Personal thermal comfort
- P. X. Gao and S. Keshav. SPOT: A Smart Personalized Ofﬁce Thermal Control System, Proc. ACM e-Energy, May 2013.
- P.X. Gao and S. Keshav. Optimal Personal Comfort Management Using SPOT+, Proc. BuildSys Workshop, November 2013. Best Student Paper Award.
- A. Rabbani and S. Keshav, “The SPOT* Personal Thermal Comfort System,” Proc. ACM BuildSys’16, November 2016.
A Hybrid Control System for Personal Thermal Comfort in Building
Most modern HVAC systems in office buildings are unable to meet diverse comfort requirements of the occupants. Moreover, they heat or cool an entire zone even when the zone is only partially occupied, which wastes energy. Both issues can be mitigated by using personal comfort systems (PCS), which bridge the comfort gap between what is provided by a central HVAC system and the personal preferences of the occupants, and can cost-effectively provide personal comfort in partially-occupied zones. In recent work, we have proposed and deployed such a system, called SPOT.
We address the question, “How should an existing HVAC system modify its operation to benefit from the deployment of PCSs?” For example, energy use could be reduced during periods of sparse occupancy by choosing appropriate thermal set backs, with the PCS providing the additional offset in thermal comfort required for each occupant. We present the design of a PCS-aware HVAC control strategy based on Model Predictive Control (MPC) that employs a bi-linear thermal model and has two time-scales to accommodate the physical constraints that limit certain components of the central HVAC system from frequently changing their set points.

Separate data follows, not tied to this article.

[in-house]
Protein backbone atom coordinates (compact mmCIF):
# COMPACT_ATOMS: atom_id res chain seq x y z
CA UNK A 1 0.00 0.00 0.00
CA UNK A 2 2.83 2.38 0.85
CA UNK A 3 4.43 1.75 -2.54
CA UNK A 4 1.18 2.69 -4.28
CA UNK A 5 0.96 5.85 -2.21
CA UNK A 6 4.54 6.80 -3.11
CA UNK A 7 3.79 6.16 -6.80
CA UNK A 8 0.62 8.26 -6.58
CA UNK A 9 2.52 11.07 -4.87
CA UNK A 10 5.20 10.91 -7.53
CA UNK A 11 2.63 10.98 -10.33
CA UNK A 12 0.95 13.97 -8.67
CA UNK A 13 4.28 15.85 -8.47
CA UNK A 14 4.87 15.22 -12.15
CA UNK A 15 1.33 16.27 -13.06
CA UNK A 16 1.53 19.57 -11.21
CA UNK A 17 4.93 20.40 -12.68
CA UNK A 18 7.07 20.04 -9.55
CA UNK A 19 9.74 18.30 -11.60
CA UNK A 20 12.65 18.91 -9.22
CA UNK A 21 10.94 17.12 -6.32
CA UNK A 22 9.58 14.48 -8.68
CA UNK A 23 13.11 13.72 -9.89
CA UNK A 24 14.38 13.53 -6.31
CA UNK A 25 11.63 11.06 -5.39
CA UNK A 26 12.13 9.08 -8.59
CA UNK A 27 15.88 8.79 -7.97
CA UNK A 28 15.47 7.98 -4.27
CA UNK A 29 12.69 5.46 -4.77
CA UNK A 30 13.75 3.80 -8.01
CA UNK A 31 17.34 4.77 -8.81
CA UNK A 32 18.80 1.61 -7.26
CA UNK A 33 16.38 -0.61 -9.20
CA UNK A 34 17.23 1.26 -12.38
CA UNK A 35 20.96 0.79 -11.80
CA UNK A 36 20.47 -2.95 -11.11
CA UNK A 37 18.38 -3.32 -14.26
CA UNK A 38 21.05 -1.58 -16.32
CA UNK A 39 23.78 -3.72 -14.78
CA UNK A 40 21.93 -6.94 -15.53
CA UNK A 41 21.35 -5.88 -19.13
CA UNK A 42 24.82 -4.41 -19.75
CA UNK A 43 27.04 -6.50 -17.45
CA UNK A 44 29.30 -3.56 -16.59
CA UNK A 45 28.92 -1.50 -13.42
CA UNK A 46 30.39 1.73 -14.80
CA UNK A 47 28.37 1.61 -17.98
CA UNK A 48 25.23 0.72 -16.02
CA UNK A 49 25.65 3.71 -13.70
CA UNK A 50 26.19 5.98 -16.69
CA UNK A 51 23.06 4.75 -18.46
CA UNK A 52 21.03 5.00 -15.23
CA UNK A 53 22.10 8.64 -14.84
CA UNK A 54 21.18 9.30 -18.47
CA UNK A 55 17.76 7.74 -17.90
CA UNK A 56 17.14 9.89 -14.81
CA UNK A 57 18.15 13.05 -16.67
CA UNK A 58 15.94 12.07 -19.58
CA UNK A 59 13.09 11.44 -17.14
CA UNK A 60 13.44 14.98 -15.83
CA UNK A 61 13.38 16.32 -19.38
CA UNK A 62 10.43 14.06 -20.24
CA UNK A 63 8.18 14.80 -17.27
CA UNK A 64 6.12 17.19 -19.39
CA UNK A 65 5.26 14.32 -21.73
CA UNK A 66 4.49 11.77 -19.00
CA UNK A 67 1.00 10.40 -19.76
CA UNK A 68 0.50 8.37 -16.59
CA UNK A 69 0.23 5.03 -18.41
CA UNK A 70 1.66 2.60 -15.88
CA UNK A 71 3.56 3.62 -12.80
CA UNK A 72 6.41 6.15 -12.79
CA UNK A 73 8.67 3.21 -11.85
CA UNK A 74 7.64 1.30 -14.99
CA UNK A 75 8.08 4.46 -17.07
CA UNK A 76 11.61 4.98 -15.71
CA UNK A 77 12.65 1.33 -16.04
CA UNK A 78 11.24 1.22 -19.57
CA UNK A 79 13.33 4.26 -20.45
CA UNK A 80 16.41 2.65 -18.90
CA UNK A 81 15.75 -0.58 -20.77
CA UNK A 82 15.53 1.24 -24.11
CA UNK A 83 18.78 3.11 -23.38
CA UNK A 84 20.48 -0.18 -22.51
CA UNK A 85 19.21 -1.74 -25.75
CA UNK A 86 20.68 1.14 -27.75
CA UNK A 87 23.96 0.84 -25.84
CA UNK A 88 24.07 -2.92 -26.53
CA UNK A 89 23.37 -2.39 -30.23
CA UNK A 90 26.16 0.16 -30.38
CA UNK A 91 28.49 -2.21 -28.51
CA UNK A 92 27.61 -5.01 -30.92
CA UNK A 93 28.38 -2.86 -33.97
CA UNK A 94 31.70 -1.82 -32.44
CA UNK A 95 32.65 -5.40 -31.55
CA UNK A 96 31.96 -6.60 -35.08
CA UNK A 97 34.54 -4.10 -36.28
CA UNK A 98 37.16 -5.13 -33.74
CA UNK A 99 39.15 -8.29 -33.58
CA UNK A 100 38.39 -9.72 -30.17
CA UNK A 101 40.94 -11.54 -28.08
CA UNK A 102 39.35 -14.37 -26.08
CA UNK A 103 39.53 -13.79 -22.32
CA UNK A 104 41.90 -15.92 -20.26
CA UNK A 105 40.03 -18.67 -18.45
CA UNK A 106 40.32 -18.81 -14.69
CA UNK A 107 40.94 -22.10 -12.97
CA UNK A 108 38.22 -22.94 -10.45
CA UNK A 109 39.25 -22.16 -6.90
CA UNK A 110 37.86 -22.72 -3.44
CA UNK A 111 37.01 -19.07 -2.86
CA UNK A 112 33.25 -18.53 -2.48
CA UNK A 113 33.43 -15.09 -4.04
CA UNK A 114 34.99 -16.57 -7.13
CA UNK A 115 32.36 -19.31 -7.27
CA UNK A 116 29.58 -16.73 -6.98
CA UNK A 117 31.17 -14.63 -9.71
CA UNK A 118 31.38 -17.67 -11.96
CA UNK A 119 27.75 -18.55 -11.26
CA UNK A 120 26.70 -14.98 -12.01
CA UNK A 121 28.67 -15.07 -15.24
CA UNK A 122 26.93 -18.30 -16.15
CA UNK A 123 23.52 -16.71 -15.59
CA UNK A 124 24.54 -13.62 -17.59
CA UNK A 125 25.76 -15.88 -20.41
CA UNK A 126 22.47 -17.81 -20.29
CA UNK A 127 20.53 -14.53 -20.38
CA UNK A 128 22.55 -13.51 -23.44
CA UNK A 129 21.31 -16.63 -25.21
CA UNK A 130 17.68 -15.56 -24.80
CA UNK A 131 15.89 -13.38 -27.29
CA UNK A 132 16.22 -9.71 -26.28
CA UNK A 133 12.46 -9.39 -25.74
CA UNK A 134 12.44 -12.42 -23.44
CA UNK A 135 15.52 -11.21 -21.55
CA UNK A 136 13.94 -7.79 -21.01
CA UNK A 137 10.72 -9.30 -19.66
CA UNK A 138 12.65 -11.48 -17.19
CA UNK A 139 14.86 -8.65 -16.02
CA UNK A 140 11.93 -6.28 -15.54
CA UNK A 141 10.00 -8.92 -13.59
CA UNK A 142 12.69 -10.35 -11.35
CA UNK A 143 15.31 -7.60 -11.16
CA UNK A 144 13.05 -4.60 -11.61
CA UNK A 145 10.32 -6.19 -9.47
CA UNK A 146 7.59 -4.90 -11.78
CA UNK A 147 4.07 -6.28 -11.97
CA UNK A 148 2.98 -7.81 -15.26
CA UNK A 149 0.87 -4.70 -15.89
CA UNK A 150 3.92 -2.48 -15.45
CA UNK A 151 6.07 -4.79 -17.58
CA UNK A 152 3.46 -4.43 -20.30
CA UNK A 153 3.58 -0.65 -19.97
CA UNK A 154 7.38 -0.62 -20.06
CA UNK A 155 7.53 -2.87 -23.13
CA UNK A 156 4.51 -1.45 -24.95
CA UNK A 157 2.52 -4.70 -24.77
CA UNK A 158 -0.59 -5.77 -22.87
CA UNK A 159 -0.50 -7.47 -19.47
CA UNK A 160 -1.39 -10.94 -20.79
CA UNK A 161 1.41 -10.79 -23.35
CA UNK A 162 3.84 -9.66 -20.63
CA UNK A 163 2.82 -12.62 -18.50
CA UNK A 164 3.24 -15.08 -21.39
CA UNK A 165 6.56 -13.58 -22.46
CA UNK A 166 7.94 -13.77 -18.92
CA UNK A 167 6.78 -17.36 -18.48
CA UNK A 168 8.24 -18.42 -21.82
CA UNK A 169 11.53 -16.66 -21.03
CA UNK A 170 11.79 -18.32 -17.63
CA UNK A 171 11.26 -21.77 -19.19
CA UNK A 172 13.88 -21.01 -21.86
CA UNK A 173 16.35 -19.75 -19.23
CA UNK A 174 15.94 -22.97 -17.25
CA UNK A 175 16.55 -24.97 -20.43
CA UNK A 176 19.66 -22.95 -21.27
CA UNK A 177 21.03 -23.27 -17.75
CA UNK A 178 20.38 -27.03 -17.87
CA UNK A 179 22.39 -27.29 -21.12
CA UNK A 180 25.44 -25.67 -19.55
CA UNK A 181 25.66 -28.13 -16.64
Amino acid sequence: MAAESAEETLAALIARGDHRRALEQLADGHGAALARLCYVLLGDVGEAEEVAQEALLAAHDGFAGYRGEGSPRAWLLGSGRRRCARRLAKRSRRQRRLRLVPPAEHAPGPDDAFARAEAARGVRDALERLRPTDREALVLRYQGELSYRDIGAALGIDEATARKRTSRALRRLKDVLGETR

To study the effectiveness of our methodology,we use simulations to compare the energy use and comfort offered by our SPOT-aware HVAC system with that of a state-of-the-art MPC-based central HVAC system in a simplified setting. We study different room layouts and with full or partial deployment of PCSs. Numerical evaluations show that our system obtains significant savings in energy use in both summer and winter, compared both with a state-of-the-art system that does not deploy PCSs and with a similar system that deploys PCSs, but is not aware of them.
The cost of solid-state lighting has been reduced significantly over the past few years, while its efficiency keeps increasing. Compared to conventional lighting technologies, light emitting diodes also allow wider and faster control over dimming levels and colour properties of the light. Combine this with the advent of ubiquitous, cheap, and self-powered wireless sensing, and the number of applications for lighting increases dramatically. We are studying how to integrate these various technologies in order to provide more personalized and higher quality lighting comfort for occupants of indoor spaces, at the same time reducing costs of such systems.